Seeing Things: The Christmas Vessel

No one knows the date of Christ’s birth, neither the year nor the day. For most of human history, people have not been as careful about time as we are—even when it involved the most influential man who ever lived. But whoever decided during the long years of the Church’s persecution by the Roman Empire to celebrate Christmas on December 25 was a liturgical and spiritual genius.

You can read in slightly anti-Christian histories that the date was chosen because it corresponded with ancient pagan festivals. This is both true and unimportant. What is crucial is that from the earliest days, this celebration conveyed to the people, as mere teaching could not, a basic truth about God who became Man.

It matters a great deal whether we think of the Lord of the universe as coming in splendor on a sunny summer day, or in quiet and humility at the coldest, darkest time of the year. One floats over the world in power, the other is willing to enter the most remote, least-inviting crevices of Creation so as to bring every last particle back home.

Cardinal Newman wrote a remarkable passage about these events:

O Wondrous mystery, early manifested, that even in birth He refused the world’s welcome! He grew up as the carpenter’s son, without education…. He was brought up in a town of low repute, so that even the better sort doubted whether good could come out of it. No, He would not be indebted to this world for comfort, aid, or credit…. He came to it as a benefactor, not as a guest; not to borrow from it, but to impart to it.

We rarely appreciate just what a benefaction this was and is, especially now when people think they already know the whole Christian story and can find nothing of interest in it any longer. The Israelites, of course, had long awaited the Messiah. But what about the rest of the world? It, too, hungered for what it knew not. In the Phaedo, Plato, one of three or four universal philosophical geniuses in the history of the world, has Socrates anticipate the case for faith and reason about the future life:

Precise knowledge on that subject is impossible or extremely difficult in our present life, but…it surely shows a very poor spirit not to examine thoroughly what is said about it, and to desist before one is exhausted by an all-round investigation. One should achieve one of these things: learn the truth about these things or find it for oneself, or, if that is impossible, adopt the best and the most irrefutable of men’s theories, and, borne upon this, sail through the dangers of life as upon a raft, unless someone should make that journey safer and less risky upon a firmer vessel of some divine doctrine.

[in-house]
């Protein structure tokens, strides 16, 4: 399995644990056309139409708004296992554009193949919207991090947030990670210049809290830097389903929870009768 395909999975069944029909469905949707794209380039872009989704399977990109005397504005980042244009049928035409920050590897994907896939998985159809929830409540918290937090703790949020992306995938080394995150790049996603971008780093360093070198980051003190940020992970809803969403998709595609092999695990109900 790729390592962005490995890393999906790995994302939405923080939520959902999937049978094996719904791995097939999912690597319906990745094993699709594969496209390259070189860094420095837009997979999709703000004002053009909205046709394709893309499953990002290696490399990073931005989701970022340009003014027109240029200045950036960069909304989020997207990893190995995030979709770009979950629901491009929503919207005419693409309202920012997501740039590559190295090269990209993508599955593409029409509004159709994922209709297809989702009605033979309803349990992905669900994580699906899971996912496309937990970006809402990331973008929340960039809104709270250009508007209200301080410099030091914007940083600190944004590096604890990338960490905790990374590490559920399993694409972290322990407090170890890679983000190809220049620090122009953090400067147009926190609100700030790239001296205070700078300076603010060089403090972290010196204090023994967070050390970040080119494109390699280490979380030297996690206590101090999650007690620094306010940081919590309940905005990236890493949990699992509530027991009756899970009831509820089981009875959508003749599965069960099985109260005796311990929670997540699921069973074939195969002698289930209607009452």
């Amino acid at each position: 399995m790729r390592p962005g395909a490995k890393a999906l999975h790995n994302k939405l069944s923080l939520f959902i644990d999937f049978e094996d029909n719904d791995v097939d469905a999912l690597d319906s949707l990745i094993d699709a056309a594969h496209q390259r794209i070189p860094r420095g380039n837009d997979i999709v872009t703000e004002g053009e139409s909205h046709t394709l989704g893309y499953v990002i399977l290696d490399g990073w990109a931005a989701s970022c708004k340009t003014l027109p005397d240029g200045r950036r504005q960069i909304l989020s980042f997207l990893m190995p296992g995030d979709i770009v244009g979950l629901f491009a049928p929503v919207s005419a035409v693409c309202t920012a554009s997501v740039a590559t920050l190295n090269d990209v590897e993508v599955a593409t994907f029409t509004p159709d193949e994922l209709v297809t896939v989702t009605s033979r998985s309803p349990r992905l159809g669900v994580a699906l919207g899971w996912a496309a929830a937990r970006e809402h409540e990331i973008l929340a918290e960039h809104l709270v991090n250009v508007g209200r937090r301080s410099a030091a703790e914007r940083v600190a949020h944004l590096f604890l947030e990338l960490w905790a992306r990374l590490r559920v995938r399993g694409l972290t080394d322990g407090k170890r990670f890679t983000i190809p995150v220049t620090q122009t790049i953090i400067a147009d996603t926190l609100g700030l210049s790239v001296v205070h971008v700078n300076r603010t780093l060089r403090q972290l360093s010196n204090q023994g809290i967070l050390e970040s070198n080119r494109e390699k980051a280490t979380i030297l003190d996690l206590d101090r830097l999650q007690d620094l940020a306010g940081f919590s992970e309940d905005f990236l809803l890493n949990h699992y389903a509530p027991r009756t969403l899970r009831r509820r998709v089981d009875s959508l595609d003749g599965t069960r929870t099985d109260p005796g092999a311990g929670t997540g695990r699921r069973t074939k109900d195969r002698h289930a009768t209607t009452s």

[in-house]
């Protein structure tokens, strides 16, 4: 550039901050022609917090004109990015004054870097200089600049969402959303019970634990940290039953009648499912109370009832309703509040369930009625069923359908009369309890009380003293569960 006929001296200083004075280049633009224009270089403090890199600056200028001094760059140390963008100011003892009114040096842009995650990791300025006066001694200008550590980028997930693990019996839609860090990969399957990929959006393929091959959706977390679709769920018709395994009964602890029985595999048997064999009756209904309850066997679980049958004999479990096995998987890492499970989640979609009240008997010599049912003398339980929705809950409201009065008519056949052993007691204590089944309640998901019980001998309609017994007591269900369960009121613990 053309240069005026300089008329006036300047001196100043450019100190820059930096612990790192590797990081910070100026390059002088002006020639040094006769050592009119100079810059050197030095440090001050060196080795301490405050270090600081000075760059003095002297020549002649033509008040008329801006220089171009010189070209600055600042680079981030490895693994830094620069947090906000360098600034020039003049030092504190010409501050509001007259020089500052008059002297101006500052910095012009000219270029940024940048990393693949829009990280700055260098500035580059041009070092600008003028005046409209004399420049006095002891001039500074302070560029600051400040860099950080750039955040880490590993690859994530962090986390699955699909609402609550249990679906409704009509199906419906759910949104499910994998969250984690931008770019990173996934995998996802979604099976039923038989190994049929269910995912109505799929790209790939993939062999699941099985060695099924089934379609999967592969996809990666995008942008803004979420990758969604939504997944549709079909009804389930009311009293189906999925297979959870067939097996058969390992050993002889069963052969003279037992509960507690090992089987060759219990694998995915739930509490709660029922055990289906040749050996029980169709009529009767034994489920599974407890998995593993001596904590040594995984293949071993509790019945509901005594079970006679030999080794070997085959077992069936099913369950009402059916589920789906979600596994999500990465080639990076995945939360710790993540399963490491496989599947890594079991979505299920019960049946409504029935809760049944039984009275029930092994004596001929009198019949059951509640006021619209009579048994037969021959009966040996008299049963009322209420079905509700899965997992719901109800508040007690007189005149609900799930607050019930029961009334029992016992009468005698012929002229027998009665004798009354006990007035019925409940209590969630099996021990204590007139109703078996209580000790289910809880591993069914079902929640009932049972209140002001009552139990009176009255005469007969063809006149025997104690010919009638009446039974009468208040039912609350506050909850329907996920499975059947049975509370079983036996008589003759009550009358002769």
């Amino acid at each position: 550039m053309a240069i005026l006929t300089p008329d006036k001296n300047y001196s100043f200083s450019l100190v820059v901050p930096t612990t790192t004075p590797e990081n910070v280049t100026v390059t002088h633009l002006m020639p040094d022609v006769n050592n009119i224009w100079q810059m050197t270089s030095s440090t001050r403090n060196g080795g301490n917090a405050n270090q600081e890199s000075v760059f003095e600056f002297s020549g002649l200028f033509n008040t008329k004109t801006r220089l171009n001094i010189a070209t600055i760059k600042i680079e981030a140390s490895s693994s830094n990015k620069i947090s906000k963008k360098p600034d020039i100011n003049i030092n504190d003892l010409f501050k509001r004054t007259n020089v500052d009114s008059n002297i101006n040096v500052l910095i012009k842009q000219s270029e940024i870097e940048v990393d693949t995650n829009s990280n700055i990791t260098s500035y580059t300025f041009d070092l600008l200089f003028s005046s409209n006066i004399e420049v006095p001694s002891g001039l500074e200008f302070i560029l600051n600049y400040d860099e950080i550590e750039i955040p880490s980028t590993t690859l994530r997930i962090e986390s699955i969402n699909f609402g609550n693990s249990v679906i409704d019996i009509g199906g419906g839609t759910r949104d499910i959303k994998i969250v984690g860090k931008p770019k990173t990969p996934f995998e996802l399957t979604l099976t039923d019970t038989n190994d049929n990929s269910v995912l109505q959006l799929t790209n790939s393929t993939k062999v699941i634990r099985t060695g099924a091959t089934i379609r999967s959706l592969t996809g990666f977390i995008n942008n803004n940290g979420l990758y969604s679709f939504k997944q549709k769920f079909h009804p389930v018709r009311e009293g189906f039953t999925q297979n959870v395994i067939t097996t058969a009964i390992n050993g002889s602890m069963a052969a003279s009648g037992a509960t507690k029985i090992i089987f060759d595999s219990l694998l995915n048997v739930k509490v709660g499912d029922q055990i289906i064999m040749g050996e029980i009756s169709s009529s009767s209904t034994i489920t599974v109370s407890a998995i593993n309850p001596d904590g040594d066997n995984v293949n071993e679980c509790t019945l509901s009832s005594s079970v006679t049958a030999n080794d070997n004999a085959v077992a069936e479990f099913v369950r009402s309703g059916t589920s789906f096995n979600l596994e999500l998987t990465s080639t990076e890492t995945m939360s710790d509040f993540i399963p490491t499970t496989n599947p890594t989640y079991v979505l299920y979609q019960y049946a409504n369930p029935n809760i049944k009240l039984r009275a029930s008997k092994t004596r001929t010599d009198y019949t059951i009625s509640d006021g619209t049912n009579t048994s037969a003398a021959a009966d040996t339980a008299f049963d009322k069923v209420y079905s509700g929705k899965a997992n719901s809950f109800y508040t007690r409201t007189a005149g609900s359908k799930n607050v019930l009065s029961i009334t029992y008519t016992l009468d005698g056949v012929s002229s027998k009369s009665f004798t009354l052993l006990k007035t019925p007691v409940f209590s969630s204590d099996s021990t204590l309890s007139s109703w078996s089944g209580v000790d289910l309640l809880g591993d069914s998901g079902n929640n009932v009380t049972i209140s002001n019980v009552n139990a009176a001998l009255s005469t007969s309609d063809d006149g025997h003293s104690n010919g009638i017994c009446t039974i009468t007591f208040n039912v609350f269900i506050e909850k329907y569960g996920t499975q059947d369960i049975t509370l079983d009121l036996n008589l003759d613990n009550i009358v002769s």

When we remember the great Greeks, we hardly think of them as regarding themselves, even at their best, as holding on to a precarious life raft. For a long time, they were thought of as some sort of youthful lightness and exuberance playing over the abyss of time.

Socrates’s words remind us just what a “firmer vessel of divine doctrine” hit the ancient world with Christ’s coming. That a poor carpenter without education would give birth to a movement that would outlive Rome and several other civilizations would have seemed all but mad to intelligent people before that first Christmas. In retrospect, it seems even madder that people now think of it as something of almost no contemporary importance.

For the contemporary Christian, there is a further dimension to this wonder. We not only remember Christ and the great Hebrew and Christian saints at Christmastime. We are in communion with them. Communion means something quite different than recognizing an ancestor or sharing values with a person from the past. Communion means that those of us alive today are, in a way obscure to us now but certain nonetheless, in living contact with everyone who has gone before us in the Faith. That communion is probably closer than the relationship we have with those around us, even if it seems improbable. Abraham, Moses, David, Jeremiah, Augustine, Aquinas, and Teresa of Avila are sources we can call on at any moment of our lives anywhere in the world.

And the closest of all, Christ, the God made Man, is near to us always but especially in this season. We go to see the crèches to remember the scene of that colossal birth. But just as the Lord’s Body was given to us at the Last Supper, and is really present among us at Mass as on that night, so the birth of the Savior is really happening in our Christian communion in this season, powerful and real, more than we can realize. Rejoice! And Merry Christmas.

Robert Royal

By

Robert Royal is editor-in-chief of TheCatholicThing.org, and president of the Faith & Reason Institute in Washington, D.C. His most recent book is The God That Did Not Fail: How Religion Built and Sustains the West, now available in paperback from Encounter Books.

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